We’re all about inspiring change. So naturally, we’re avid listeners of the TED Radio Hour. And a recent show about disruptive leadership tackled a characteristic we’re often curious about: charisma. What is it, who has it, and how does it affect leadership skills? According to Seth Godin, our common conception of charisma is way off. We assume leaders are naturally charismatic, able to inspire people to follow them on innate ability alone. But studies show that charisma follows leadership, not the other way around. Charisma isn’t always innate; in many cases, it’s something you learn on the job.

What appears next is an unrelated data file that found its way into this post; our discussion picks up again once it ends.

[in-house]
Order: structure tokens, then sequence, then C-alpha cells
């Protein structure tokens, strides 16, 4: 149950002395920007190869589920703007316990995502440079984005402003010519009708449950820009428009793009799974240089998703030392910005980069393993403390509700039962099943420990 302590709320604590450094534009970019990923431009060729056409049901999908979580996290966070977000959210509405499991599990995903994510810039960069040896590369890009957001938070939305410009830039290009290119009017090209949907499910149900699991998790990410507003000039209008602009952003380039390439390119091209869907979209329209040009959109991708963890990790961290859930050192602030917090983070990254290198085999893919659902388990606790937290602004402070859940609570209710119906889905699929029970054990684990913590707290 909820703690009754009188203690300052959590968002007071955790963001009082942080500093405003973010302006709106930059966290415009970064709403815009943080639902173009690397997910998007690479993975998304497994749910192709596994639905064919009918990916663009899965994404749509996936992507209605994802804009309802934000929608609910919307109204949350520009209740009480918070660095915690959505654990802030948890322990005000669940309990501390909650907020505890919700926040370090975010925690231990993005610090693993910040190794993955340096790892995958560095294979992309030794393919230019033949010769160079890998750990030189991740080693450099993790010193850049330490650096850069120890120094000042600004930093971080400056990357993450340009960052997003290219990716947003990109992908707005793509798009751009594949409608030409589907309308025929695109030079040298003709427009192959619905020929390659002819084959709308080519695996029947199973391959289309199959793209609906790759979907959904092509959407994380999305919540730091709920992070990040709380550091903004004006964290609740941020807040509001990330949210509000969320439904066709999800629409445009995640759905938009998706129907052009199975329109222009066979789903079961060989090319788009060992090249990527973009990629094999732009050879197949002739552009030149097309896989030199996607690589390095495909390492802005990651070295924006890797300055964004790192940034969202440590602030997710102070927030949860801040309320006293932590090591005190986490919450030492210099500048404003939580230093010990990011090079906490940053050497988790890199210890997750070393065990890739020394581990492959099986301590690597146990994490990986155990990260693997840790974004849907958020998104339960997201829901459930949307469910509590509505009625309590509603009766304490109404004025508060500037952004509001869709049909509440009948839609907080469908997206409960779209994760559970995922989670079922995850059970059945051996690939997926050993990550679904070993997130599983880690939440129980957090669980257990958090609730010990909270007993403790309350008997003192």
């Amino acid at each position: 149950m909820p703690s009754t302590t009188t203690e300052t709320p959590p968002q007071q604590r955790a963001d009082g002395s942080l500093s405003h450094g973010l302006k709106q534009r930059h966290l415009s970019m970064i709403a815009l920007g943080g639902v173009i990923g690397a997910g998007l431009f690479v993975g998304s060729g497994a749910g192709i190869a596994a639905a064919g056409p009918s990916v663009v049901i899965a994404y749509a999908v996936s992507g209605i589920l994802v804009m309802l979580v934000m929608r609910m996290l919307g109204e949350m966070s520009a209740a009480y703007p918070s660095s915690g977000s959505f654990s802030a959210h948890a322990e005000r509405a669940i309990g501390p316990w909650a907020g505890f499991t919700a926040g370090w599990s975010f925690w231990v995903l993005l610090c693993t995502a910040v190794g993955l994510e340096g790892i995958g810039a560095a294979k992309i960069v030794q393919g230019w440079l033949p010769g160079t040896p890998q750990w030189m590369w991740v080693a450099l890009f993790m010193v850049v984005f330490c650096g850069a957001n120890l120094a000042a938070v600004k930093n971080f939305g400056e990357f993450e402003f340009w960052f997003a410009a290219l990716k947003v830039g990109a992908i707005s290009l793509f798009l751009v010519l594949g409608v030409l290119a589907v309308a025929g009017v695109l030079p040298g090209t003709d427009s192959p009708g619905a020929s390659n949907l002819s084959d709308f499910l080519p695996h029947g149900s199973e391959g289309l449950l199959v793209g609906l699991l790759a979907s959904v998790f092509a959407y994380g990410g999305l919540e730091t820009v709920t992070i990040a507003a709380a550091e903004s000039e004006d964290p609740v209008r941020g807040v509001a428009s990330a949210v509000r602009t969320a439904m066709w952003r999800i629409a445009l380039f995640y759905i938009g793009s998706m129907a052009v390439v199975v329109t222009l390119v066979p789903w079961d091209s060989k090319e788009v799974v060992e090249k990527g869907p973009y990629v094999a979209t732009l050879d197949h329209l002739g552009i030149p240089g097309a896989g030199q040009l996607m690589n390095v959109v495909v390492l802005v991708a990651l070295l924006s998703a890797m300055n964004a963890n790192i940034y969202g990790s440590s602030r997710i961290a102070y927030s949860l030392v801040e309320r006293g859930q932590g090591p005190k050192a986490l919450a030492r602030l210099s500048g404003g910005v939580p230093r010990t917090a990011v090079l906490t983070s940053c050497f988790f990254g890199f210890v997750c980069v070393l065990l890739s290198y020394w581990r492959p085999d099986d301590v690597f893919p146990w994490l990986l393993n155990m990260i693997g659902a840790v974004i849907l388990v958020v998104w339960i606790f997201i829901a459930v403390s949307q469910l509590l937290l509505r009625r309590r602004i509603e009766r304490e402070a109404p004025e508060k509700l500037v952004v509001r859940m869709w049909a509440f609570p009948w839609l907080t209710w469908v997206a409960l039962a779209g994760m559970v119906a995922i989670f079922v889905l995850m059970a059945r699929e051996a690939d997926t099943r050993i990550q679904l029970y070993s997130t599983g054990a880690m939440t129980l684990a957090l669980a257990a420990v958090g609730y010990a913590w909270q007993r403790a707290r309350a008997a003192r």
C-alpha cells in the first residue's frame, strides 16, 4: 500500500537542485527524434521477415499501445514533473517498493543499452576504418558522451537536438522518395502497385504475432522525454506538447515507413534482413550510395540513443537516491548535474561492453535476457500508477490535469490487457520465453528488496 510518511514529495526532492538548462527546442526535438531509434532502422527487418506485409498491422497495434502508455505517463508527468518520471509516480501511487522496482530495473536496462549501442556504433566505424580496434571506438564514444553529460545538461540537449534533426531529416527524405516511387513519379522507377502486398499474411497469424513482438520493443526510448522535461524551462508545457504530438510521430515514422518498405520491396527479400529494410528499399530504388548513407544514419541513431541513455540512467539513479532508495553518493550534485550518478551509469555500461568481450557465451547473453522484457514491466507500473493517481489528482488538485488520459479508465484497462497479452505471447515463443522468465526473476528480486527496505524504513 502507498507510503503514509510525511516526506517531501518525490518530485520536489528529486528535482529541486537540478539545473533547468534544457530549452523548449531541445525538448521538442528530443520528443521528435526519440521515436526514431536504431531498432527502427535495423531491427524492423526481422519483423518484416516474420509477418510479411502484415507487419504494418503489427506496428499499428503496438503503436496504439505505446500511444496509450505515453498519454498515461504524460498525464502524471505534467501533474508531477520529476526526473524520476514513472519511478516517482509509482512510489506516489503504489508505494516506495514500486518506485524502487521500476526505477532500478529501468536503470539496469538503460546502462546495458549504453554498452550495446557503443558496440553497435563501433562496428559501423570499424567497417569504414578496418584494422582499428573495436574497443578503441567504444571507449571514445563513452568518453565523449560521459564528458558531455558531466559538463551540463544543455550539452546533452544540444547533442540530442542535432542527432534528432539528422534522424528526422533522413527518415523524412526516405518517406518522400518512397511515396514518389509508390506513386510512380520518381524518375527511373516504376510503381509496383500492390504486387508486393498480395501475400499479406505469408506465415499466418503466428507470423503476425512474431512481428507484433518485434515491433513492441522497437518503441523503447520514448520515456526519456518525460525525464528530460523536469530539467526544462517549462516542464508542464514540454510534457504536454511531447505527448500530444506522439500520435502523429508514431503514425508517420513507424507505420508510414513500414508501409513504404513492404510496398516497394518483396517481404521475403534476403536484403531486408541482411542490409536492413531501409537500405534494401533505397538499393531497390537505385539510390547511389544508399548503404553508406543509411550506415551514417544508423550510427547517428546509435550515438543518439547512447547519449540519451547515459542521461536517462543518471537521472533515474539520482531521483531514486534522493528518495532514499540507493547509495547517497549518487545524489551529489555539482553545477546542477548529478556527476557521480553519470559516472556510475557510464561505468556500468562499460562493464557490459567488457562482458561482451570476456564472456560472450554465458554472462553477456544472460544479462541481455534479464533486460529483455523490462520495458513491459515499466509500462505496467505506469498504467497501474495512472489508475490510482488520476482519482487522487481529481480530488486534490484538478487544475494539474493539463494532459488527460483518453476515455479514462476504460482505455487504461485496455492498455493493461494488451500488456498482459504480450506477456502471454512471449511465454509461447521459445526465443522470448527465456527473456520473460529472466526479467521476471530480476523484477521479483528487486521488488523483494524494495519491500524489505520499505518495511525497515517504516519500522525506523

Another interesting insight was that most people—bosses, entrepreneurs, team captains— don’t think of themselves as leaders. Facebook COO Sheryl Sandberg, founder of the incredibly popular Lean In movement, balked at the “disruptive leader” moniker. Godin framed himself as an everyman who found success through perseverance. Most successful people see themselves not as natural leaders but as natural actors—people who will take action when others do not.
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